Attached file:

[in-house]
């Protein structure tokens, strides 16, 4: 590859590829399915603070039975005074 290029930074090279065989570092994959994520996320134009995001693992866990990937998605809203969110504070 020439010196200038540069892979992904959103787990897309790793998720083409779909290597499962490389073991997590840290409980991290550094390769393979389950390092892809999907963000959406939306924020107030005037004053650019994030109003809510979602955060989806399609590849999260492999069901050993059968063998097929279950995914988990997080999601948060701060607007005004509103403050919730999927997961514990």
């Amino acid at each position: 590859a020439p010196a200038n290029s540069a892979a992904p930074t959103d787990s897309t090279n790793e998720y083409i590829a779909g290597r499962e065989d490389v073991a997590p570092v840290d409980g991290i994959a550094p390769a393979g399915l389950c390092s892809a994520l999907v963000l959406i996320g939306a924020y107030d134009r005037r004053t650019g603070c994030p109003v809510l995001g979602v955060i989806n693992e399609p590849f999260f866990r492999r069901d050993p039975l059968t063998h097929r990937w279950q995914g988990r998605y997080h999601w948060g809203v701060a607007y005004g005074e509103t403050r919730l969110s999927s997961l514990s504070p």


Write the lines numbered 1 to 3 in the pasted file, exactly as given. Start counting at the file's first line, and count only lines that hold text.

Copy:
[in-house]
């Protein structure tokens, strides 16, 4: 590859590829399915603070039975005074 290029930074090279065989570092994959994520996320134009995001693992866990990937998605809203969110504070 020439010196200038540069892979992904959103787990897309790793998720083409779909290597499962490389073991997590840290409980991290550094390769393979389950390092892809999907963000959406939306924020107030005037004053650019994030109003809510979602955060989806399609590849999260492999069901050993059968063998097929279950995914988990997080999601948060701060607007005004509103403050919730999927997961514990």
């Amino acid at each position: 590859a020439p010196a200038n290029s540069a892979a992904p930074t959103d787990s897309t090279n790793e998720y083409i590829a779909g290597r499962e065989d490389v073991a997590p570092v840290d409980g991290i994959a550094p390769a393979g399915l389950c390092s892809a994520l999907v963000l959406i996320g939306a924020y107030d134009r005037r004053t650019g603070c994030p109003v809510l995001g979602v955060i989806n693992e399609p590849f999260f866990r492999r069901d050993p039975l059968t063998h097929r990937w279950q995914g988990r998605y997080h999601w948060g809203v701060a607007y005004g005074e509103t403050r919730l969110s999927s997961l514990s504070p």